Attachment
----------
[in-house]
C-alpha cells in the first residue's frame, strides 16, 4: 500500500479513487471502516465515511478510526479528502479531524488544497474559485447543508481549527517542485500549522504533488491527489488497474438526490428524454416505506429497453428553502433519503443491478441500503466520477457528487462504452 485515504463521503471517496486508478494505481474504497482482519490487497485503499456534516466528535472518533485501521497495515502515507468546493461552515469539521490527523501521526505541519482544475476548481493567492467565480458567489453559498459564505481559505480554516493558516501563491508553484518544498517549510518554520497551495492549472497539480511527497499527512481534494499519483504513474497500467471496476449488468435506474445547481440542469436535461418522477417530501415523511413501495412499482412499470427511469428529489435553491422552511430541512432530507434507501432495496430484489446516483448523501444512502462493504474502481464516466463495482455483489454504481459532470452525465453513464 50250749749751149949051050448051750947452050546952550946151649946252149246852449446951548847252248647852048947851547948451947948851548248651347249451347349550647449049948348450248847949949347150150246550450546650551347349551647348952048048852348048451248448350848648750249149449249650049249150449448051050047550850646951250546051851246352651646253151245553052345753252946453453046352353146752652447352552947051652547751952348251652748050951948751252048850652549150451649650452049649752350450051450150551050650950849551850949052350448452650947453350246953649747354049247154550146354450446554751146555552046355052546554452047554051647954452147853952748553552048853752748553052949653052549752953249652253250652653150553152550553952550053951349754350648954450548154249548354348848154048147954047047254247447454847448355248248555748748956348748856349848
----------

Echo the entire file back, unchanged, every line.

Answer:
[in-house]
C-alpha cells in the first residue's frame, strides 16, 4: 500500500479513487471502516465515511478510526479528502479531524488544497474559485447543508481549527517542485500549522504533488491527489488497474438526490428524454416505506429497453428553502433519503443491478441500503466520477457528487462504452 485515504463521503471517496486508478494505481474504497482482519490487497485503499456534516466528535472518533485501521497495515502515507468546493461552515469539521490527523501521526505541519482544475476548481493567492467565480458567489453559498459564505481559505480554516493558516501563491508553484518544498517549510518554520497551495492549472497539480511527497499527512481534494499519483504513474497500467471496476449488468435506474445547481440542469436535461418522477417530501415523511413501495412499482412499470427511469428529489435553491422552511430541512432530507434507501432495496430484489446516483448523501444512502462493504474502481464516466463495482455483489454504481459532470452525465453513464 50250749749751149949051050448051750947452050546952550946151649946252149246852449446951548847252248647852048947851547948451947948851548248651347249451347349550647449049948348450248847949949347150150246550450546650551347349551647348952048048852348048451248448350848648750249149449249650049249150449448051050047550850646951250546051851246352651646253151245553052345753252946453453046352353146752652447352552947051652547751952348251652748050951948751252048850652549150451649650452049649752350450051450150551050650950849551850949052350448452650947453350246953649747354049247154550146354450446554751146555552046355052546554452047554051647954452147853952748553552048853752748553052949653052549752953249652253250652653150553152550553952550053951349754350648954450548154249548354348848154048147954047047254247447454847448355248248555748748956348748856349848